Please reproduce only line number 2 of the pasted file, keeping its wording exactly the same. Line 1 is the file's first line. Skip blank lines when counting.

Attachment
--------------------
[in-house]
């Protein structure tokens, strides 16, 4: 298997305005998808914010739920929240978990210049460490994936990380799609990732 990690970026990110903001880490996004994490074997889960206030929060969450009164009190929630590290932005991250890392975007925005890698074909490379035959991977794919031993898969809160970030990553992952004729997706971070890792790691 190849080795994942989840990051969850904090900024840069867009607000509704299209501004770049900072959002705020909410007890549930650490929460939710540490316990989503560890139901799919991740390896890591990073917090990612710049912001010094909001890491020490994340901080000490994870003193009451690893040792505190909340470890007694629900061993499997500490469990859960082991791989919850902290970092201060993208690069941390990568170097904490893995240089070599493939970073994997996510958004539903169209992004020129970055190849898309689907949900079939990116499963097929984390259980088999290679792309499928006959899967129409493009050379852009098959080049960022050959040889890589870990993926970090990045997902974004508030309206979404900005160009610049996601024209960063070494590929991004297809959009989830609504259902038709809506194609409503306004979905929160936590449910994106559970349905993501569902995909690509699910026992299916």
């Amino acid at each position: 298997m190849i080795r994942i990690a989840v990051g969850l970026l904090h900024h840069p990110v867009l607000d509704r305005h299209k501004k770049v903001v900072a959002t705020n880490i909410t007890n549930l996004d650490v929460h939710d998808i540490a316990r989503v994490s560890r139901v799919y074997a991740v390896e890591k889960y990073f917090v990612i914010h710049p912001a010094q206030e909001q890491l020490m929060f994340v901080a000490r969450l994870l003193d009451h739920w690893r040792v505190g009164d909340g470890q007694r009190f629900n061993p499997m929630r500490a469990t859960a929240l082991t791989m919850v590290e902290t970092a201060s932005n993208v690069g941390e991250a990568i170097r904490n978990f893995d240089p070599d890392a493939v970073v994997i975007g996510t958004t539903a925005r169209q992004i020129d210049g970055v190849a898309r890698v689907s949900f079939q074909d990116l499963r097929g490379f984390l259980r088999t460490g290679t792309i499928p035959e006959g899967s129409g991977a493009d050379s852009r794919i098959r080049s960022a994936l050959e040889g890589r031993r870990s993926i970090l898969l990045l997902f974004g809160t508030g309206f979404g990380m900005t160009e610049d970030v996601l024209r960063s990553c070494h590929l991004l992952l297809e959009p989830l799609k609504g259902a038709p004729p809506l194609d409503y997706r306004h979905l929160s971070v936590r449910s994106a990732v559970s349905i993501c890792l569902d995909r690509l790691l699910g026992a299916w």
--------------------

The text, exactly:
């Protein structure tokens, strides 16, 4: 298997305005998808914010739920929240978990210049460490994936990380799609990732 990690970026990110903001880490996004994490074997889960206030929060969450009164009190929630590290932005991250890392975007925005890698074909490379035959991977794919031993898969809160970030990553992952004729997706971070890792790691 190849080795994942989840990051969850904090900024840069867009607000509704299209501004770049900072959002705020909410007890549930650490929460939710540490316990989503560890139901799919991740390896890591990073917090990612710049912001010094909001890491020490994340901080000490994870003193009451690893040792505190909340470890007694629900061993499997500490469990859960082991791989919850902290970092201060993208690069941390990568170097904490893995240089070599493939970073994997996510958004539903169209992004020129970055190849898309689907949900079939990116499963097929984390259980088999290679792309499928006959899967129409493009050379852009098959080049960022050959040889890589870990993926970090990045997902974004508030309206979404900005160009610049996601024209960063070494590929991004297809959009989830609504259902038709809506194609409503306004979905929160936590449910994106559970349905993501569902995909690509699910026992299916």